The Austrian Army is set to modernise the combat team's Pandur armoured transport vehicles in preparation for a peacekeeping mission in Kosovo later this year.
Around 12 Pandur vehicles are scheduled to be upgraded, two per month until August, to help enhance the protection of crews working abroad, mainly in observation and crisis situations.
Valued at €23m, the upgrade involves integration of an electrically-powered remotely-operated weapon station that can rotate 360°, enabling the gunner to safely operate the heavy machine gun from inside the vehicle.
The vehicles will also be fitted with a daylight camera, a laser rangefinder, a thermal imaging camera and a searchlight to boost observation of the battlefield during the day and night, while a smoke grenade launcher is also installed to improve security when leaving danger zones.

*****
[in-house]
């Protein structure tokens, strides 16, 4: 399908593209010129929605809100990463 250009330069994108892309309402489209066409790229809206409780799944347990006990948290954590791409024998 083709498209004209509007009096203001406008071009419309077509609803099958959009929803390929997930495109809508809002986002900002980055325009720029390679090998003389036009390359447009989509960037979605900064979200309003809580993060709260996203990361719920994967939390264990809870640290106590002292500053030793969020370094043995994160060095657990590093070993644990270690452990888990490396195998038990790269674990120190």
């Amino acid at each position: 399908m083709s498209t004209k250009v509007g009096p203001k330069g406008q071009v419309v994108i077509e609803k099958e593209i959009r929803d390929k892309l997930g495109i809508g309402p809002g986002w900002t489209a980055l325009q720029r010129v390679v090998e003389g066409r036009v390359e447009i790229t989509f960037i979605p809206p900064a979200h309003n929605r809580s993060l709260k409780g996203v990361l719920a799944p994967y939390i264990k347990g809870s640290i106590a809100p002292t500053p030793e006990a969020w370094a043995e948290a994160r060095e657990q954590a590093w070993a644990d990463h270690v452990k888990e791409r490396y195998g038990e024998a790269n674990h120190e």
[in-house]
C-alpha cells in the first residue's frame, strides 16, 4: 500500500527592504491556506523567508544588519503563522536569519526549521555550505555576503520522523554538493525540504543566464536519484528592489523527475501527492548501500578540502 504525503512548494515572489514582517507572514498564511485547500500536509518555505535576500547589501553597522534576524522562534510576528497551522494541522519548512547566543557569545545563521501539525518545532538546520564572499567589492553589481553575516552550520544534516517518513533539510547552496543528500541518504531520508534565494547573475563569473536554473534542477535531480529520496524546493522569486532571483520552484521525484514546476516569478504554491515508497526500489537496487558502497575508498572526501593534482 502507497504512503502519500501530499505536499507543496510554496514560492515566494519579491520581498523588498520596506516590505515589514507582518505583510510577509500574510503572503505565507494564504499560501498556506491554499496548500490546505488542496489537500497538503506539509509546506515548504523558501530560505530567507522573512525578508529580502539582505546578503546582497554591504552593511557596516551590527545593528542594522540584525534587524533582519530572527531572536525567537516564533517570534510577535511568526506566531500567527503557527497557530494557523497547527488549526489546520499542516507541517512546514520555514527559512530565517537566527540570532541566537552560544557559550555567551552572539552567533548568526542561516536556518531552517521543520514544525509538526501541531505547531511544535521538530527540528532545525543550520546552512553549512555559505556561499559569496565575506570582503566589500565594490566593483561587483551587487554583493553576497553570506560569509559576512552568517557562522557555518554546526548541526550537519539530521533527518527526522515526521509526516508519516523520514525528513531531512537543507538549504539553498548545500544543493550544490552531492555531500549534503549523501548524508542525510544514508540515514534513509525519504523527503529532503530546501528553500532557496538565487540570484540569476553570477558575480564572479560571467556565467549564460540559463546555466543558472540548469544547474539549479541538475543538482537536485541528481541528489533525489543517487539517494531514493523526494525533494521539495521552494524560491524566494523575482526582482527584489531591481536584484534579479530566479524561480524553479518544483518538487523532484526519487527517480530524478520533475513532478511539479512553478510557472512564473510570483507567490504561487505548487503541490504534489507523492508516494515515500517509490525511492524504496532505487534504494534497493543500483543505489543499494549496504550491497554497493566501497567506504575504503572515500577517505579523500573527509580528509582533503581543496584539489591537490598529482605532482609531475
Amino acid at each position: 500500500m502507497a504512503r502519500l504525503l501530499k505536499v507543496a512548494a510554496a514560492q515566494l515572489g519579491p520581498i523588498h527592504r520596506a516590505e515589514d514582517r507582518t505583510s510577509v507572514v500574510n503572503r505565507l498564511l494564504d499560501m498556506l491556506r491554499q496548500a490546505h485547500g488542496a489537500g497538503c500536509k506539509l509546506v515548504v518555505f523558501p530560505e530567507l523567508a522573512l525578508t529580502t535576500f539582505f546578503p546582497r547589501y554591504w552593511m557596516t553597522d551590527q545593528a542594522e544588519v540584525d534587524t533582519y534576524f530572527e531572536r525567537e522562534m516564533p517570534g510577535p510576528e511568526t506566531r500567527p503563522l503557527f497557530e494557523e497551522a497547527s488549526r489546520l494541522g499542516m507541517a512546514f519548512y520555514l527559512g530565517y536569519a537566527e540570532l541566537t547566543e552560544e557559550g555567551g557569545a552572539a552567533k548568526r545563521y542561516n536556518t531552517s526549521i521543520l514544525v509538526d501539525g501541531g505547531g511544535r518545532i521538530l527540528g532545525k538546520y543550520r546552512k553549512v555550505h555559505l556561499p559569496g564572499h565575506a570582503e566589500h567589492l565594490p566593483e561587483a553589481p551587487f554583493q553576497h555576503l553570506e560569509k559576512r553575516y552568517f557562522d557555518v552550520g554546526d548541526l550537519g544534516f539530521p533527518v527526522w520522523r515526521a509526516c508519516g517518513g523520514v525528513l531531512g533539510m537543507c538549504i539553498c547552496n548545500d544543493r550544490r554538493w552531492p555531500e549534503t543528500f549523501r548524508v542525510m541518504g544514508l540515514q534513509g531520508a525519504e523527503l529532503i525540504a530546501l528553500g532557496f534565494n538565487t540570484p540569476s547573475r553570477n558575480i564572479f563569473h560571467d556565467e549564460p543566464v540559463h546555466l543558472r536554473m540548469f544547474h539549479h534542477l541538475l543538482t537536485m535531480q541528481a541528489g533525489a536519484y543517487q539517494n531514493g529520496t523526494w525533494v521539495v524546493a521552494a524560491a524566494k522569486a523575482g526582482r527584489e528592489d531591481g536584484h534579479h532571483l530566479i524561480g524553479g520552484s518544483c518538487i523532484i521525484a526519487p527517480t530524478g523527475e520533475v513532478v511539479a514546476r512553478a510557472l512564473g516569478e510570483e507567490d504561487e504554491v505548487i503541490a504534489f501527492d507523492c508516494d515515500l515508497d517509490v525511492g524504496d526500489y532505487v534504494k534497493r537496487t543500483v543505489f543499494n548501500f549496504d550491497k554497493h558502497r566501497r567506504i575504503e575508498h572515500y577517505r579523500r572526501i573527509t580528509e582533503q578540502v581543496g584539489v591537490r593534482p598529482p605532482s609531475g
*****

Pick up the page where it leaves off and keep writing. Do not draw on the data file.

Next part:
Austrian Defence Minister Gerald Klug said: "This investment shows that step-by-step we are investing in the protection and the equipment of our soldiers.
"The modern equipment is a prerequisite to allow our soldiers to fulfil their missions successfully and above all safely."
The army has already taken delivery of five upgraded vehicles, and transferred three of them to the 17th Battalion in Strass in southern Styria, whose soldiers were deployed for missions in Chad, Afghanistan, Syria, Lebanon, Bosnia-Herzegovina and Kosovo, in recent years.
Built by Steyr-Daimler-Puch, the Pandur II 6x6 wheeled armoured vehicle is configured to carry a driver, gunner, and commander with six fully equipped soldiers. The vehicle can also be armed with weapons up to calibre 90mm.
Apart from Austria, the vehicles are also operated by the Czech Republic and Portuguese armies.
Image: A Pandur wheeled armoured personnel carrier with a remotely-operated weapon station. Photo: courtesy of GUNTER PUSCH/ Bundesheer.